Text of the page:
So, from there, I went on to dislike the un-original and overdone paper doll characters, and especially the sincere spirit with which this book seems to have been written. Where is the guy who wrote the dark and ironic "The FInancial Lives of the Poets"? Perhaps this book is an earlier work and from a less cynical period in the author's life and mind.
But, I eventually came to appreciate the message, or one of them, anyway. I am attracted by the various personae we all inhabit as time passes, and we may think someone is 25 inside when she is actually a 60-something cancer sufferer, and the inner 25-yr-old is of no interest. The casing falls apart and I lament the death of the inner spirit that attracts others just when the outer shell, the body, becomes a barrier and a hindrance. I know, this isn't one of the primary themes but it touched me anyway. It's sad that when we are in the prime of our youth, people are interested in knowing our "inner selves" but only because the outer self beckons. Once we have no outer signs advertising our abilities to connect physically and emotionally, the social environment falls away.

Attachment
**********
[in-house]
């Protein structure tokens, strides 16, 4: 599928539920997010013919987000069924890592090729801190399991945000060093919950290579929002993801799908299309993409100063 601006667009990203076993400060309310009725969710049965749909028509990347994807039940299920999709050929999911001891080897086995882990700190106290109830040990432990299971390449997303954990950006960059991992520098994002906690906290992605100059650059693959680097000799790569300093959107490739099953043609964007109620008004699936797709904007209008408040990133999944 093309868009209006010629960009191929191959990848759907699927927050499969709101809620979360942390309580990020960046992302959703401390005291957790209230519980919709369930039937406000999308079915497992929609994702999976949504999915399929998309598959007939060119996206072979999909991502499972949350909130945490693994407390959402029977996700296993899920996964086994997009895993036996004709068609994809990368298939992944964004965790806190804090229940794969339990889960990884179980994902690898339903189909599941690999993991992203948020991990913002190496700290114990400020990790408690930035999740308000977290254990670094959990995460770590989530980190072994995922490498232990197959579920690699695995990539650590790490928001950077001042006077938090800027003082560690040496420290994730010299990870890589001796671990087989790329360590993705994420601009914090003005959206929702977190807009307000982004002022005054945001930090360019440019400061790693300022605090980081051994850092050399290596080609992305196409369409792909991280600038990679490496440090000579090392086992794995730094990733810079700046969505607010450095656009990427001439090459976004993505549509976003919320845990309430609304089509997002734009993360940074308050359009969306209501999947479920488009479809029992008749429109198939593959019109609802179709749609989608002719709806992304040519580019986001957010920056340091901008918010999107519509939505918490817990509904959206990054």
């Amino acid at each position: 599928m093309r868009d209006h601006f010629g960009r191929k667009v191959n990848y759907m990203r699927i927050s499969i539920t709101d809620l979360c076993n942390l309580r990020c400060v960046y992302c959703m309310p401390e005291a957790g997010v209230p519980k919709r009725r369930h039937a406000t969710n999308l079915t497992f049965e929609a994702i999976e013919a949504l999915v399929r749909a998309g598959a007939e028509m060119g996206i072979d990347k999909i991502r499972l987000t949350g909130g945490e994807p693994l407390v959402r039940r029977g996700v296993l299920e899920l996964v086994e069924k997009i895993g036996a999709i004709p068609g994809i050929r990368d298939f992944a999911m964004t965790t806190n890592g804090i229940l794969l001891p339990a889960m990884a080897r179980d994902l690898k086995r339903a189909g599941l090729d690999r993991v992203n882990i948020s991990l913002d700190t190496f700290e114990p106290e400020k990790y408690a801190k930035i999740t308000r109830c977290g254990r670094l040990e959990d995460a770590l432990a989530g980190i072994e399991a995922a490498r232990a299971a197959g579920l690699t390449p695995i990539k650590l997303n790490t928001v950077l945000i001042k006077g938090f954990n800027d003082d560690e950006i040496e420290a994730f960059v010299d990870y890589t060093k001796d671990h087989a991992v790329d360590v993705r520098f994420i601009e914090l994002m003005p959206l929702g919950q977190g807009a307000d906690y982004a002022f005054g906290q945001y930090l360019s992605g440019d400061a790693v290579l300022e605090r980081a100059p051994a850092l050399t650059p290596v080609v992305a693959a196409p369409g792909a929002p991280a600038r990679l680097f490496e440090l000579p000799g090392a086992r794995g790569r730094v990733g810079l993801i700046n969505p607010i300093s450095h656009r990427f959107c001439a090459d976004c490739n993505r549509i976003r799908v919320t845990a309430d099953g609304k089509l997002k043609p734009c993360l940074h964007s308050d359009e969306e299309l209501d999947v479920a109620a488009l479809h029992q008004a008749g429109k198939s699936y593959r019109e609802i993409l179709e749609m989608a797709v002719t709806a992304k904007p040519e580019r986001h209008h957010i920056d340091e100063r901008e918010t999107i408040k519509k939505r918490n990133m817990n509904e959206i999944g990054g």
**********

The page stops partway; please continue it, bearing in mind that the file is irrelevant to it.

The book is masterfully crafted, no doubts about that. But I'm only giving it a "4" because the female point of view is explored so infrequently. Despite its wide scope, this book is about the "big playahs" doing the "big" things.
The play at the end is a brilliant touch, and actually manages to tie together many of the emotional tangents. I actually found myself crying at the play's end, and on a lighter note - I want a designer do-over like the after-party apartment in Sand Point, Idaho.
This read is well worth a credit, but it's not nearly as interesting as "The Brave" by Nicholas Evans, which deals with a similar emotional and physical geography, the Hollywood scene, and the connections that may or may not happen along the way.
Yes, I'd try another book from this authors.